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Investigation report blames failure of 'blowout preventer' for Gulf of Mexico oil spill

March 24, 2011 - Houston

A buckled section of drill pipe prevented a blowout preventer from properly sealing to stop last year's massive Gulf of Mexico oil spill, according to a report released by the US Interior Department and the US Coast Guard.

The report is a detailed analysis by Norwegian undersea oil-equipment experts, who spent six months investigating why the "fail-safe" device did not work.

It said that the sudden rush of gas and oil forced the pipe upward following which a thick connecting portion became stuck near the top of the blowout preventer.

"With the pipe stuck in a large rubber ring called an annular, additional forces from the blowout caused the pipe to buckle below it. That stopped the ultimate fail-safe part of the preventer - a pair of heavy-duty blades called the blind shear rams - from cutting the pipe, which was bent and out of position," the report said.

The blind shear rams were designed to be activated from control panels on the drilling rig, or by several backup means: an emergency disconnect button on the rig, an automatic cutoff if connections were lost between the rig and the blowout preventer 5,000 feet down at the sea floor, or direct manipulation by remotely operated submersibles, the Christian Science Monitor reports.

The report also said that several of the backup methods did not work as intended.

The failure of the blowout preventer allowed oil to flow unchecked into the gulf until mid-July, when the well was sealed.

Besides the "primary cause", the investigators also identified several other blowout-preventer design problems - including one questionable procedure as well as one subpar industry standard that they said should be addressed "in the design of future blowout preventers and the need for modifying current blowout preventers".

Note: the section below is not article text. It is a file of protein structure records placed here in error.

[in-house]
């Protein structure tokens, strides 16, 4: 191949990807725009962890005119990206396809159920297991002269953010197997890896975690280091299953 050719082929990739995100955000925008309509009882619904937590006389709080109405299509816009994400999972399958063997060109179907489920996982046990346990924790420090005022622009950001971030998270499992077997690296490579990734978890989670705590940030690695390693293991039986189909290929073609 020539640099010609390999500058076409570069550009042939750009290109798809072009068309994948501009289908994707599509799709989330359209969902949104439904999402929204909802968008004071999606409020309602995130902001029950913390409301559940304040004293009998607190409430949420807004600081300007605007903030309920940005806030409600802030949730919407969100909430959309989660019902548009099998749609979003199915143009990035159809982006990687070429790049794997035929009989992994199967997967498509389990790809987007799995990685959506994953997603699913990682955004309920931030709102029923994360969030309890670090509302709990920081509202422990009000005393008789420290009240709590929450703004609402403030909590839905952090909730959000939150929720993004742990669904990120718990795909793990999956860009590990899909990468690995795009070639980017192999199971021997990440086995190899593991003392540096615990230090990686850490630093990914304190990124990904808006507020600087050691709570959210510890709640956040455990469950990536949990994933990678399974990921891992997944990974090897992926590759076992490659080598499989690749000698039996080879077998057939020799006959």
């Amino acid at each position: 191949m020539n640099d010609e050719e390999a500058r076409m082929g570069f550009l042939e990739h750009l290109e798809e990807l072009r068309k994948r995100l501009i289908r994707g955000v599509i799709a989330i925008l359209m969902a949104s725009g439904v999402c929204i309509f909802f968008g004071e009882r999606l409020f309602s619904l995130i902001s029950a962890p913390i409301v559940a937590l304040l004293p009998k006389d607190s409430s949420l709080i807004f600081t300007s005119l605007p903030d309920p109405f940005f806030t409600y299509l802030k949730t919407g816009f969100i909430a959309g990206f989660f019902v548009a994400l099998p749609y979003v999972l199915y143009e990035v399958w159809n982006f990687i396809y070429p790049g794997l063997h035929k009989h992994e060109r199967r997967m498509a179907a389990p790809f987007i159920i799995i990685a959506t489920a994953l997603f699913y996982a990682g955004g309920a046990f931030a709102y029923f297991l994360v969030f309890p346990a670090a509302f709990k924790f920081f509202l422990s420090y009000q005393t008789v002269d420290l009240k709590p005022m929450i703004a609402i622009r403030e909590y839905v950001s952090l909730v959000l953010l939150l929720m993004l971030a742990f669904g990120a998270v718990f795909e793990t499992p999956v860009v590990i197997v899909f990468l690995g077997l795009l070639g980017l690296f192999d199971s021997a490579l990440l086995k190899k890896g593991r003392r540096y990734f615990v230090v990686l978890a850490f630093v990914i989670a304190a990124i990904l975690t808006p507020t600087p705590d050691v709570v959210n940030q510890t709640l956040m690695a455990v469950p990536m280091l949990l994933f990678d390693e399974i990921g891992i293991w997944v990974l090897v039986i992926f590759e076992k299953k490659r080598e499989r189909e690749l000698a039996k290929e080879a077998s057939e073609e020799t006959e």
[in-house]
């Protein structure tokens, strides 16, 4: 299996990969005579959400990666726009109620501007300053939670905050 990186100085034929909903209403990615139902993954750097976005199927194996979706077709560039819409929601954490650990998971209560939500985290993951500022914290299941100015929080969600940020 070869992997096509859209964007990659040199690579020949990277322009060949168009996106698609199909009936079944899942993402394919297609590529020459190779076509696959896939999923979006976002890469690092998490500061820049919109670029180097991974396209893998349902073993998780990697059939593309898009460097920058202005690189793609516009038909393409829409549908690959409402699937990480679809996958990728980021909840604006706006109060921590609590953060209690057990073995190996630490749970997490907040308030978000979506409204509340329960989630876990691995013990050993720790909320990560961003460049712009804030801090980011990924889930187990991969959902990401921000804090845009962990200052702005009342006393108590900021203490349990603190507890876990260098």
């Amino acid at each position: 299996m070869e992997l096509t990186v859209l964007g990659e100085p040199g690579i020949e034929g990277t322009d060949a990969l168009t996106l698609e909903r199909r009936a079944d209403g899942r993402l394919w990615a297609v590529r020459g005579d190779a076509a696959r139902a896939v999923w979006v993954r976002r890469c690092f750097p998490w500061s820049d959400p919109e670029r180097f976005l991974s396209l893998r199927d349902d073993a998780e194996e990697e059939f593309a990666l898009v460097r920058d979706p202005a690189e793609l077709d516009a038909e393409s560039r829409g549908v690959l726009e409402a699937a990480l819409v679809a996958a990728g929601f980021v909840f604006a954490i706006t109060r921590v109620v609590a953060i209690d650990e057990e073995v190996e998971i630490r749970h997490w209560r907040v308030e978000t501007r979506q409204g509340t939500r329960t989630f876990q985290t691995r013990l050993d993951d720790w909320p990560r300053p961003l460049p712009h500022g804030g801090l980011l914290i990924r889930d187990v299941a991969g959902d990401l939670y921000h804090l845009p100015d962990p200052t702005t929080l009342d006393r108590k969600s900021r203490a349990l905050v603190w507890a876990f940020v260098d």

The report, however, did not assign responsibility to BP, Cameron International, which manufactured the preventer, or Transocean, which owned and maintained it along with the Deepwater Horizon rig that was drilling the well.

The oil spill had stemmed from a sea-floor oil gusher that resulted from the April 20, 2010 explosion of Deepwater Horizon, which drilled on the BP-operated Macondo Prospect.

The explosion killed 11 men working on the platform and injured 17 others.

On July 15, the leak was stopped by capping the gushing wellhead, after it had released about 4.9 million barrels, or 205.8 million gallons of crude oil.

It was estimated that 53,000 barrels per day were escaping from the well just before it was capped.

It is believed that the daily flow rate diminished over time, starting at about 62,000 barrels per day and decreasing as the reservoir of hydrocarbons feeding the gusher was gradually depleted.

On September 19, the relief well process was successfully completed and the federal government declared the well "effectively dead".

The spill caused extensive damage to marine and wildlife habitats as well as the Gulf's fishing and tourism industries.

The US Government has named BP as the responsible party, and officials have committed to holding the company accountable for all cleanup costs and other damage.

After its own internal probe, BP had admitted that it made mistakes, which led to the spill.


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